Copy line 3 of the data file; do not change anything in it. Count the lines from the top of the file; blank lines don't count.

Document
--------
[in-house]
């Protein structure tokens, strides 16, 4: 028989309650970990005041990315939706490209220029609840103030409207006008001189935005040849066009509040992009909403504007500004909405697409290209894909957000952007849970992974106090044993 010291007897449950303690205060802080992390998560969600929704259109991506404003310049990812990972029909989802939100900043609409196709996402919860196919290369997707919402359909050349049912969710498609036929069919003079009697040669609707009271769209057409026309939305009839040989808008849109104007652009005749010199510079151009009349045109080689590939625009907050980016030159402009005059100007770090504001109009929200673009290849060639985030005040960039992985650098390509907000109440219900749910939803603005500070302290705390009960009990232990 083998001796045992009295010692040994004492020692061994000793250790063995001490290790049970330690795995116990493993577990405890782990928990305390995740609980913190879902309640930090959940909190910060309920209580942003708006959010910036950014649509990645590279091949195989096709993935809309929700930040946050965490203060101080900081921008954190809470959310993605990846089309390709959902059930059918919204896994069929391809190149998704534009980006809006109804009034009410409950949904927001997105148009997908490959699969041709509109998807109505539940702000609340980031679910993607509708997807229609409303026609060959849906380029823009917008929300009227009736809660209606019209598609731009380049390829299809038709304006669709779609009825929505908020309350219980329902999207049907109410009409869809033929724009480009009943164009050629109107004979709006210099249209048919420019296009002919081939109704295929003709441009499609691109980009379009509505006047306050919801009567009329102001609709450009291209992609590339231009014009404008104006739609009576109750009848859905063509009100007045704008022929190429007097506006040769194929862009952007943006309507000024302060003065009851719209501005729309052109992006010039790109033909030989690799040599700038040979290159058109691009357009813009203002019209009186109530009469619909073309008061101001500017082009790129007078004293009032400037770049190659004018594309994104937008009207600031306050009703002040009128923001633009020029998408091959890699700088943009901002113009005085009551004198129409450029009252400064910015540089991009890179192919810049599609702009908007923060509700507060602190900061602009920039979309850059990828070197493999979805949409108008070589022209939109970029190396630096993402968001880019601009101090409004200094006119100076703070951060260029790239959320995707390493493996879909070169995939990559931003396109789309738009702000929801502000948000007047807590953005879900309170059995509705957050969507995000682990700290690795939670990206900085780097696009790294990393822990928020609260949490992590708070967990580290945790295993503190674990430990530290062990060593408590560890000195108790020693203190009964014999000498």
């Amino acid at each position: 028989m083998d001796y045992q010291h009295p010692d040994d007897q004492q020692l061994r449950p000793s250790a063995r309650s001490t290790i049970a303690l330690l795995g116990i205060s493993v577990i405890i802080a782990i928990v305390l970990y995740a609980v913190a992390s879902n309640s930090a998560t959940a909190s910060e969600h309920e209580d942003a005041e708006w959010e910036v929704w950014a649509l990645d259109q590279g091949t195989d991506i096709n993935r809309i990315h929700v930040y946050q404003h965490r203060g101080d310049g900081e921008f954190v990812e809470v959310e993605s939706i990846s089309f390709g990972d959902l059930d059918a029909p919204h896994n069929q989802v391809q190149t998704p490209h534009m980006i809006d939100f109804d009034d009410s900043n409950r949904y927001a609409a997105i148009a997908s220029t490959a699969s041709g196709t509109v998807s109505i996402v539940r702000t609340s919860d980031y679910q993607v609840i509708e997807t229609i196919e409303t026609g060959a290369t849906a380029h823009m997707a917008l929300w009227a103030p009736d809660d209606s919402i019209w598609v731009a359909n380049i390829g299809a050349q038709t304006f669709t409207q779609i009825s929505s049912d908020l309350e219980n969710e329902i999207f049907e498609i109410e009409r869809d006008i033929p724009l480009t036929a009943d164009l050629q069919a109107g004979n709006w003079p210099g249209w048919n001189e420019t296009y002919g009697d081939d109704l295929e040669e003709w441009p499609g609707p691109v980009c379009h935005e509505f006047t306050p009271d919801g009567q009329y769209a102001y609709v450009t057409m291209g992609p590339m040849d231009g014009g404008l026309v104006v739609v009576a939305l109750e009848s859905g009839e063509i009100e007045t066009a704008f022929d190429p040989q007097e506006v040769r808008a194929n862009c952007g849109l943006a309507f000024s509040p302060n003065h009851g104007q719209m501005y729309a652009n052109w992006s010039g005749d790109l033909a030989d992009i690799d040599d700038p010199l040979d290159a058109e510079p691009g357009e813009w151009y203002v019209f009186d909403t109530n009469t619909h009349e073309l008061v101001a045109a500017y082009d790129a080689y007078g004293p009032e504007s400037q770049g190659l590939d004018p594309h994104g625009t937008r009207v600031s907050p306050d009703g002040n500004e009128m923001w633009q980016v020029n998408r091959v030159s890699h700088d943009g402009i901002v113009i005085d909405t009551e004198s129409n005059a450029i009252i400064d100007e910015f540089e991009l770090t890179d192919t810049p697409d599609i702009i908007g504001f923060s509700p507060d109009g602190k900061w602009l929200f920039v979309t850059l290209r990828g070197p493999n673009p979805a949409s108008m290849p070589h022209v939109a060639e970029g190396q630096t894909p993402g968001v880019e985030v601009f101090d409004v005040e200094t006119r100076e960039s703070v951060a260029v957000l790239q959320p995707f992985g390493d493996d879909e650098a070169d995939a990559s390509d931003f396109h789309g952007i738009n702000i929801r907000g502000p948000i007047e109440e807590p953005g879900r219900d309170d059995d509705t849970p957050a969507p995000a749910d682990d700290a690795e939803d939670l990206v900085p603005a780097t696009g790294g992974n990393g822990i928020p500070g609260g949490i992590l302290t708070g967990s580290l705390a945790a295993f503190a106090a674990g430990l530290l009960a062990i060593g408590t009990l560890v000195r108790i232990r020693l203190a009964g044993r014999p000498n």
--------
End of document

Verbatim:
């Amino acid at each position: 028989m083998d001796y045992q010291h009295p010692d040994d007897q004492q020692l061994r449950p000793s250790a063995r309650s001490t290790i049970a303690l330690l795995g116990i205060s493993v577990i405890i802080a782990i928990v305390l970990y995740a609980v913190a992390s879902n309640s930090a998560t959940a909190s910060e969600h309920e209580d942003a005041e708006w959010e910036v929704w950014a649509l990645d259109q590279g091949t195989d991506i096709n993935r809309i990315h929700v930040y946050q404003h965490r203060g101080d310049g900081e921008f954190v990812e809470v959310e993605s939706i990846s089309f390709g990972d959902l059930d059918a029909p919204h896994n069929q989802v391809q190149t998704p490209h534009m980006i809006d939100f109804d009034d009410s900043n409950r949904y927001a609409a997105i148009a997908s220029t490959a699969s041709g196709t509109v998807s109505i996402v539940r702000t609340s919860d980031y679910q993607v609840i509708e997807t229609i196919e409303t026609g060959a290369t849906a380029h823009m997707a917008l929300w009227a103030p009736d809660d209606s919402i019209w598609v731009a359909n380049i390829g299809a050349q038709t304006f669709t409207q779609i009825s929505s049912d908020l309350e219980n969710e329902i999207f049907e498609i109410e009409r869809d006008i033929p724009l480009t036929a009943d164009l050629q069919a109107g004979n709006w003079p210099g249209w048919n001189e420019t296009y002919g009697d081939d109704l295929e040669e003709w441009p499609g609707p691109v980009c379009h935005e509505f006047t306050p009271d919801g009567q009329y769209a102001y609709v450009t057409m291209g992609p590339m040849d231009g014009g404008l026309v104006v739609v009576a939305l109750e009848s859905g009839e063509i009100e007045t066009a704008f022929d190429p040989q007097e506006v040769r808008a194929n862009c952007g849109l943006a309507f000024s509040p302060n003065h009851g104007q719209m501005y729309a652009n052109w992006s010039g005749d790109l033909a030989d992009i690799d040599d700038p010199l040979d290159a058109e510079p691009g357009e813009w151009y203002v019209f009186d909403t109530n009469t619909h009349e073309l008061v101001a045109a500017y082009d790129a080689y007078g004293p009032e504007s400037q770049g190659l590939d004018p594309h994104g625009t937008r009207v600031s907050p306050d009703g002040n500004e009128m923001w633009q980016v020029n998408r091959v030159s890699h700088d943009g402009i901002v113009i005085d909405t009551e004198s129409n005059a450029i009252i400064d100007e910015f540089e991009l770090t890179d192919t810049p697409d599609i702009i908007g504001f923060s509700p507060d109009g602190k900061w602009l929200f920039v979309t850059l290209r990828g070197p493999n673009p979805a949409s108008m290849p070589h022209v939109a060639e970029g190396q630096t894909p993402g968001v880019e985030v601009f101090d409004v005040e200094t006119r100076e960039s703070v951060a260029v957000l790239q959320p995707f992985g390493d493996d879909e650098a070169d995939a990559s390509d931003f396109h789309g952007i738009n702000i929801r907000g502000p948000i007047e109440e807590p953005g879900r219900d309170d059995d509705t849970p957050a969507p995000a749910d682990d700290a690795e939803d939670l990206v900085p603005a780097t696009g790294g992974n990393g822990i928020p500070g609260g949490i992590l302290t708070g967990s580290l705390a945790a295993f503190a106090a674990g430990l530290l009960a062990i060593g408590t009990l560890v000195r108790i232990r020693l203190a009964g044993r014999p000498n």